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#8 xEva Re: Hydrogen Sulfide (Garlic) Is Anti-Aging

  • Location:USA

Posted 01 February 2013 - 06:57 AM

Can there be any benefit from H2S in the air?


lol yes, the benefit would be to make people avoid your house and leave you alone.

on the other hand, that's the air in old sulfur springs spas like Rimini.

Edited by xEva, 01 February 2013 - 06:59 AM.

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#9 prophets Re: Hydrogen Sulfide (Garlic) Is Anti-Aging

  • Location:US

Posted 02 February 2013 - 08:44 AM

Can there be any benefit from H2S in the air?



go to the original post. read the 2nd quoted block text.
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#10 joelcairo Re: Hydrogen Sulfide (Garlic) Is Anti-Aging

  • Location:Calgary, Alberta, Canada

Posted 02 February 2013 - 08:21 PM

Nematodes raised in 50 ppm H2S lived 8 times longer than controls. Wow. But all I know is what I read in Wikipedia, and H2S apparently has quite toxic effects in humans at that level. Also the threshold for humans being able to detect its odor is only .00047 ppm. Wow again. This is 100,000 times that level, probably quite smelly.
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#11 joelcairo Re: Hydrogen Sulfide (Garlic) Is Anti-Aging

  • Location:Calgary, Alberta, Canada

Posted 02 February 2013 - 08:47 PM

...A more complete quotation from the article cited above:

"The H2S-exposed worms lived eight times longer than untreated worms when moved from normal room air (22 C or 70 F) to a high-temperature environment (35 degrees Celsius, or 95 F)." Still interesting, but it seems more like it aids in stress adaptation.
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#12 Bron Re: Hydrogen Sulfide (Garlic) Is Anti-Aging

  • Location:CSA- Camellia Sinensis Anonymous

Posted 09 March 2013 - 06:41 AM

I would be willing to bet that I eat more garlic than anyone on this forum


How much do you eat? I eat between 10-20 cloves a day. Crushed and set for 10 minutes.
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#13 Adaptogen Re: Hydrogen Sulfide (Garlic) Is Anti-Aging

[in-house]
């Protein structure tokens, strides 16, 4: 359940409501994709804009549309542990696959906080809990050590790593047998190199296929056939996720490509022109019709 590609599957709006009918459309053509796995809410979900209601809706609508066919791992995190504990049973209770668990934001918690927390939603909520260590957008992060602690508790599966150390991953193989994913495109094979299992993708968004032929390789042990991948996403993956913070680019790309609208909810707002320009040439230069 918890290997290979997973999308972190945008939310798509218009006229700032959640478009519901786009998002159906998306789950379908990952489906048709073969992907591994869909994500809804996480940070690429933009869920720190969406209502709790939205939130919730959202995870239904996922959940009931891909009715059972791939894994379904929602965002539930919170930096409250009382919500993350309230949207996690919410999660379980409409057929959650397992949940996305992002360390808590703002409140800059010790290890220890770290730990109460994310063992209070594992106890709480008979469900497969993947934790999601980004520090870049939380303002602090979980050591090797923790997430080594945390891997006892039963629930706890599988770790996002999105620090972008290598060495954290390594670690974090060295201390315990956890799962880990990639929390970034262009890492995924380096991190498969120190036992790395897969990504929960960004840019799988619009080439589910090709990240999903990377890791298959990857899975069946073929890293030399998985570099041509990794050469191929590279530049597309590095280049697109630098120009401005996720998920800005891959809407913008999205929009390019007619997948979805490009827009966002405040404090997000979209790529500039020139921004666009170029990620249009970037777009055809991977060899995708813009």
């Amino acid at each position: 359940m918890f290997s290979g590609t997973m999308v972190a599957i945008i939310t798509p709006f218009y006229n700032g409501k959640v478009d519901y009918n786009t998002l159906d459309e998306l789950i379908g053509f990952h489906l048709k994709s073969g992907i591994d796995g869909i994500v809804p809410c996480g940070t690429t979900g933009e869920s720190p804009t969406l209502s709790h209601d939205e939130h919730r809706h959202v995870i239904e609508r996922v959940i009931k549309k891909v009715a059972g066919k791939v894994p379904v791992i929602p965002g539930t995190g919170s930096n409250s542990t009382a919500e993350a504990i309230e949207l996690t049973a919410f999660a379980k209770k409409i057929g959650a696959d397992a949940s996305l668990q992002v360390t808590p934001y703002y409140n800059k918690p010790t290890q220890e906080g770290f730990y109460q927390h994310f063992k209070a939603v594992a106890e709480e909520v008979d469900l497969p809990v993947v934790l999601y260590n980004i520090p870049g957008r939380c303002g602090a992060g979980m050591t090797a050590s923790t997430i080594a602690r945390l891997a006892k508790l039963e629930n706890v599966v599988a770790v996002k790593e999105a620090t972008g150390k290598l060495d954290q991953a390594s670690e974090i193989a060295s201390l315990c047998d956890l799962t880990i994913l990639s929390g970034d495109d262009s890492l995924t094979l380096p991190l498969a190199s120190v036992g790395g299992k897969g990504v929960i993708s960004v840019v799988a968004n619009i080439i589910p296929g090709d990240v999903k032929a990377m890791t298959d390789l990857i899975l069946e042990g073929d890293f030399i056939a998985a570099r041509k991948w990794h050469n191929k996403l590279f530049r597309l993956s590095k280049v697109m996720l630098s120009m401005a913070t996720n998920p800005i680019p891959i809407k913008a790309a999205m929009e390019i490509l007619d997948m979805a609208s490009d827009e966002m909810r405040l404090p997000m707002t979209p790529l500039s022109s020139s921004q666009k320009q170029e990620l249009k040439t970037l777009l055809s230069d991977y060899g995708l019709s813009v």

• Location:United States

Posted 09 March 2013 - 09:26 AM

My garlic consumption falls within that range. Sometimes i worry I am eating too much though, considering I also supplement with pretty large doses of a handful of other anticoagulants: fish oil, ginger, turmeric, and piracetam
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#14 cryonicsculture Re: Hydrogen Sulfide (Garlic) Is Anti-Aging

  • Location:USA
  • yes

Posted 09 March 2013 - 01:56 PM

Wow that's alot of garlic! I only eat several grams in the powdered spice form each day.
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#15 Bron Re: Hydrogen Sulfide (Garlic) Is Anti-Aging

  • Location:CSA- Camellia Sinensis Anonymous

Posted 10 March 2013 - 01:04 AM

My garlic consumption falls within that range. Sometimes i worry I am eating too much though, considering I also supplement with pretty large doses of a handful of other anticoagulants: fish oil, ginger, turmeric, and piracetam


Hmm. I also take turmeric and fish oil. Sometimes I eat ginger but it is not a daily thing.

Guess I should look into this as well. I will send you a pm or something if I find anything or ever find something to be wrong with me.

I did just have blood work done... I could have sworn I had my fibrogen levels checked but I don't see it.

My platelet count does seem to be on the low side, although my doctor didn't say anything. And he is a good doctor, MD/PhD in internal medicine from Georgetown. 141 thousand/uL.

I don't bruise easily at all, and I also don't bleed much. In fact I just had a striker needle test done after exercise. The needle was a ridiculously oversized 14 gauge. Bleeding stopped quickly with just a slight bit of pressure.

Anything else I should be on the lookout for? And thanks for bringing this up, the last thing I want to do is ruin my health.

One thing I was worried about is if the excessive allicin would wreck my healthy gut flora. Doesn't seem to though, although besides inaccurate stool testing, I am not sure how I would check.

I am very regular, however that doesn't mean everything is OK. I do also drink kefir everyday and have a diet loaded with fruit and vegetable.

I have an appointment with a gastroenterologist this tuesday, I will see what he has to say and let you know.
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#16 Adaptogen Re: Hydrogen Sulfide (Garlic) Is Anti-Aging

  • Location:United States

Posted 10 March 2013 - 03:31 AM

Thanks I look forward to hearing back from you. I don't think there is any reason for concern, at least I hope not. I only mention it because I have seen a few people bring up the risk of cerebral hemorrhaging when combining a few anticoagulants. Vitamin K seems to be a smart supplement choice as it increases coagulation, but I am not currently taking any. I just try and eat a good amount of kale/mustard greens a couple times a week.

http://www.longecity...ic-stroke-risk/
and continued discussion http://www.longecity...-with-fish-oil/
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#17 1kgcoffee Re: Hydrogen Sulfide (Garlic) Is Anti-Aging

Posted 10 March 2013 - 04:30 AM

Fresh garlic juice - yes the juice of garlic - makes me feel incredible. But oh god, the smell comes out of every pore. So offensive...
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#18 bobz1lla Re: Hydrogen Sulfide (Garlic) Is Anti-Aging

  • Location:TX

Posted 14 March 2013 - 03:50 PM

Fresh garlic juice - yes the juice of garlic - makes me feel incredible. But oh god, the smell comes out of every pore. So offensive...